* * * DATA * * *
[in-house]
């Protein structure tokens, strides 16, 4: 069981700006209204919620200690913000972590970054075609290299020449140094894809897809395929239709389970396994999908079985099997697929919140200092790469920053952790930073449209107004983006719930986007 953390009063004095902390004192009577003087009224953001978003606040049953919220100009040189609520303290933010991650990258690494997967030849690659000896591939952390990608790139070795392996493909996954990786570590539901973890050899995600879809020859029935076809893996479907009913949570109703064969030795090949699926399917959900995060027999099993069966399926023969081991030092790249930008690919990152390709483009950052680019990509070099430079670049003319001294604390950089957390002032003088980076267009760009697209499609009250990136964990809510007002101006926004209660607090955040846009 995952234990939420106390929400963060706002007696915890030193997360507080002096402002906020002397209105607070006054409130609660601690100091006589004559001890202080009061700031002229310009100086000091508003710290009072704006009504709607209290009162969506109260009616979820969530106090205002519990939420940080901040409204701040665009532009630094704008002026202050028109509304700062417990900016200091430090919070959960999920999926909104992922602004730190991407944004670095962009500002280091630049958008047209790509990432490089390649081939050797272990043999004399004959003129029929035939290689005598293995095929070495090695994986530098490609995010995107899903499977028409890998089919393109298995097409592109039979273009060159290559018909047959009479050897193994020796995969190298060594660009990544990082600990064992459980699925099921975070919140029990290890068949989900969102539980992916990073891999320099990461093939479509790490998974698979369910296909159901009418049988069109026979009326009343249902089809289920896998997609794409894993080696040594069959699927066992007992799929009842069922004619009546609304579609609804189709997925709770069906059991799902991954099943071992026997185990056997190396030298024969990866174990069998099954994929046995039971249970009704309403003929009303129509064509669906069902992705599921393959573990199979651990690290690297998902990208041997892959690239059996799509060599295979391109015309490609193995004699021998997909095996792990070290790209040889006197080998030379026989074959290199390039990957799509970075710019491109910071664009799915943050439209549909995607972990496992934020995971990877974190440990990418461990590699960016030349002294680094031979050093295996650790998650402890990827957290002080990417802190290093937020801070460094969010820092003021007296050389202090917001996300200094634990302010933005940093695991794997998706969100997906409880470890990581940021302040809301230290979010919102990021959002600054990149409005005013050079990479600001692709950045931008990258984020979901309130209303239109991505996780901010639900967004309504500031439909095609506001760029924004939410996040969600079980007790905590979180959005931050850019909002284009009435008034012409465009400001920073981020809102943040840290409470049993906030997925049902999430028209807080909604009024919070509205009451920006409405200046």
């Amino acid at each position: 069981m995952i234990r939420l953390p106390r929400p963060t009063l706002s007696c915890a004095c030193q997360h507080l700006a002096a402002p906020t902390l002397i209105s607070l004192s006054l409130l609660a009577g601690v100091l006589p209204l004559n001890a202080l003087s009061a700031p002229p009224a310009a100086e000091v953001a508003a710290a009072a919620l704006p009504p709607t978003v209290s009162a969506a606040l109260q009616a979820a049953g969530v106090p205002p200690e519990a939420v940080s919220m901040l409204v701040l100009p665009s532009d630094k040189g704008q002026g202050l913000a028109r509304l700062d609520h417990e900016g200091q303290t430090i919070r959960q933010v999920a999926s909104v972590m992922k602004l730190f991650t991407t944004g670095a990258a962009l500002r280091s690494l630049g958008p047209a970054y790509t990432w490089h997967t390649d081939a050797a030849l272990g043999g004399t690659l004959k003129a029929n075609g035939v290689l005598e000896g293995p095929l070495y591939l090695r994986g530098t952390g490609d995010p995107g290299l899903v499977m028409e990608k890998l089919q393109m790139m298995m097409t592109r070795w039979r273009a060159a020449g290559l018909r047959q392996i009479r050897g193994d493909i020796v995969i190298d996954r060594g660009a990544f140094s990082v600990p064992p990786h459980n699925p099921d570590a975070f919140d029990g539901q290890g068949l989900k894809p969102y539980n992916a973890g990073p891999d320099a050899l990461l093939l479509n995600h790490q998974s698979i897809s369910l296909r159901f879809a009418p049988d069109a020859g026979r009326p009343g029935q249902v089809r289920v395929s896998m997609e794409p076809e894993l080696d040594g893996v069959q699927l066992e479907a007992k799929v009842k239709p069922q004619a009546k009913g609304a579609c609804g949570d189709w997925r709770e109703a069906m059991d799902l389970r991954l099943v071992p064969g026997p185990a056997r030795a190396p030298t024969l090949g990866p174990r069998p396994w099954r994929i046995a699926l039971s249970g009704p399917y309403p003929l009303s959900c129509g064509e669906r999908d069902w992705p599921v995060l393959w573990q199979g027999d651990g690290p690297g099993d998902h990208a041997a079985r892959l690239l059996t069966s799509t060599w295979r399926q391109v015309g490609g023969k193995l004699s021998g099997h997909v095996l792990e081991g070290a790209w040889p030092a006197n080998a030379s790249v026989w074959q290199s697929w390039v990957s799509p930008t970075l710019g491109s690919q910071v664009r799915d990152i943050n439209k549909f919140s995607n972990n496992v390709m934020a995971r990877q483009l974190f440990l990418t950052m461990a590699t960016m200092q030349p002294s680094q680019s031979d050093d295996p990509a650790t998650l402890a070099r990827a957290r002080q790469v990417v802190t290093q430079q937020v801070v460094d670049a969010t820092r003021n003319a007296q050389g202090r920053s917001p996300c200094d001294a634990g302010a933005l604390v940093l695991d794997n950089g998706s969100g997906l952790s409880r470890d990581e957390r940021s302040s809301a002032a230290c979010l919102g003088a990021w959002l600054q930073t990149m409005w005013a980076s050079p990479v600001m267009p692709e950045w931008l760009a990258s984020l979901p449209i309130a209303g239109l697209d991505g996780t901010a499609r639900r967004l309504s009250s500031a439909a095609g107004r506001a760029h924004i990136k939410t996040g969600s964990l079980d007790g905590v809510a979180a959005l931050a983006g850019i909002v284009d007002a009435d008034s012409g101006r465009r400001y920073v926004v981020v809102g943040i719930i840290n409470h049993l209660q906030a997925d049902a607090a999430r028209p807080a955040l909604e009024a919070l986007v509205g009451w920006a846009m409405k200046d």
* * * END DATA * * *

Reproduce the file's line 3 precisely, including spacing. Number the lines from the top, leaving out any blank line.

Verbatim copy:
């Amino acid at each position: 069981m995952i234990r939420l953390p106390r929400p963060t009063l706002s007696c915890a004095c030193q997360h507080l700006a002096a402002p906020t902390l002397i209105s607070l004192s006054l409130l609660a009577g601690v100091l006589p209204l004559n001890a202080l003087s009061a700031p002229p009224a310009a100086e000091v953001a508003a710290a009072a919620l704006p009504p709607t978003v209290s009162a969506a606040l109260q009616a979820a049953g969530v106090p205002p200690e519990a939420v940080s919220m901040l409204v701040l100009p665009s532009d630094k040189g704008q002026g202050l913000a028109r509304l700062d609520h417990e900016g200091q303290t430090i919070r959960q933010v999920a999926s909104v972590m992922k602004l730190f991650t991407t944004g670095a990258a962009l500002r280091s690494l630049g958008p047209a970054y790509t990432w490089h997967t390649d081939a050797a030849l272990g043999g004399t690659l004959k003129a029929n075609g035939v290689l005598e000896g293995p095929l070495y591939l090695r994986g530098t952390g490609d995010p995107g290299l899903v499977m028409e990608k890998l089919q393109m790139m298995m097409t592109r070795w039979r273009a060159a020449g290559l018909r047959q392996i009479r050897g193994d493909i020796v995969i190298d996954r060594g660009a990544f140094s990082v600990p064992p990786h459980n699925p099921d570590a975070f919140d029990g539901q290890g068949l989900k894809p969102y539980n992916a973890g990073p891999d320099a050899l990461l093939l479509n995600h790490q998974s698979i897809s369910l296909r159901f879809a009418p049988d069109a020859g026979r009326p009343g029935q249902v089809r289920v395929s896998m997609e794409p076809e894993l080696d040594g893996v069959q699927l066992e479907a007992k799929v009842k239709p069922q004619a009546k009913g609304a579609c609804g949570d189709w997925r709770e109703a069906m059991d799902l389970r991954l099943v071992p064969g026997p185990a056997r030795a190396p030298t024969l090949g990866p174990r069998p396994w099954r994929i046995a699926l039971s249970g009704p399917y309403p003929l009303s959900c129509g064509e669906r999908d069902w992705p599921v995060l393959w573990q199979g027999d651990g690290p690297g099993d998902h990208a041997a079985r892959l690239l059996t069966s799509t060599w295979r399926q391109v015309g490609g023969k193995l004699s021998g099997h997909v095996l792990e081991g070290a790209w040889p030092a006197n080998a030379s790249v026989w074959q290199s697929w390039v990957s799509p930008t970075l710019g491109s690919q910071v664009r799915d990152i943050n439209k549909f919140s995607n972990n496992v390709m934020a995971r990877q483009l974190f440990l990418t950052m461990a590699t960016m200092q030349p002294s680094q680019s031979d050093d295996p990509a650790t998650l402890a070099r990827a957290r002080q790469v990417v802190t290093q430079q937020v801070v460094d670049a969010t820092r003021n003319a007296q050389g202090r920053s917001p996300c200094d001294a634990g302010a933005l604390v940093l695991d794997n950089g998706s969100g997906l952790s409880r470890d990581e957390r940021s302040s809301a002032a230290c979010l919102g003088a990021w959002l600054q930073t990149m409005w005013a980076s050079p990479v600001m267009p692709e950045w931008l760009a990258s984020l979901p449209i309130a209303g239109l697209d991505g996780t901010a499609r639900r967004l309504s009250s500031a439909a095609g107004r506001a760029h924004i990136k939410t996040g969600s964990l079980d007790g905590v809510a979180a959005l931050a983006g850019i909002v284009d007002a009435d008034s012409g101006r465009r400001y920073v926004v981020v809102g943040i719930i840290n409470h049993l209660q906030a997925d049902a607090a999430r028209p807080a955040l909604e009024a919070l986007v509205g009451w920006a846009m409405k200046d």